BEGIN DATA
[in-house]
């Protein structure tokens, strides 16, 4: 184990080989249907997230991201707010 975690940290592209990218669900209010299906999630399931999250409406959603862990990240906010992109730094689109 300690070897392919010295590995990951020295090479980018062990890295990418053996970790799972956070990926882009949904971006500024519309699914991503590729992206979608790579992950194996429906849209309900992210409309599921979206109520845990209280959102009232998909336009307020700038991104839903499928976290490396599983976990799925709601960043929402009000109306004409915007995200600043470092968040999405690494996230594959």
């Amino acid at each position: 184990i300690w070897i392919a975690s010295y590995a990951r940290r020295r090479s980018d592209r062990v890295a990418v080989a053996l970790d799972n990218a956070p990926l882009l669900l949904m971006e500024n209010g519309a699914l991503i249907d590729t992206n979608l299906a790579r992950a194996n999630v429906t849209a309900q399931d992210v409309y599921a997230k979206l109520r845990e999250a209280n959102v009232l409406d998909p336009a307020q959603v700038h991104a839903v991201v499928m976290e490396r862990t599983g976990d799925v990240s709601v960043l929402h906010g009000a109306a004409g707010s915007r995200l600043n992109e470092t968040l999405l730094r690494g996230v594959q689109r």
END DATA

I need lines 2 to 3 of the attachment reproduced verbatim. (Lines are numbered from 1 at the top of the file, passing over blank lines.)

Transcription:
């Protein structure tokens, strides 16, 4: 184990080989249907997230991201707010 975690940290592209990218669900209010299906999630399931999250409406959603862990990240906010992109730094689109 300690070897392919010295590995990951020295090479980018062990890295990418053996970790799972956070990926882009949904971006500024519309699914991503590729992206979608790579992950194996429906849209309900992210409309599921979206109520845990209280959102009232998909336009307020700038991104839903499928976290490396599983976990799925709601960043929402009000109306004409915007995200600043470092968040999405690494996230594959």
């Amino acid at each position: 184990i300690w070897i392919a975690s010295y590995a990951r940290r020295r090479s980018d592209r062990v890295a990418v080989a053996l970790d799972n990218a956070p990926l882009l669900l949904m971006e500024n209010g519309a699914l991503i249907d590729t992206n979608l299906a790579r992950a194996n999630v429906t849209a309900q399931d992210v409309y599921a997230k979206l109520r845990e999250a209280n959102v009232l409406d998909p336009a307020q959603v700038h991104a839903v991201v499928m976290e490396r862990t599983g976990d799925v990240s709601v960043l929402h906010g009000a109306a004409g707010s915007r995200l600043n992109e470092t968040l999405l730094r690494g996230v594959q689109r």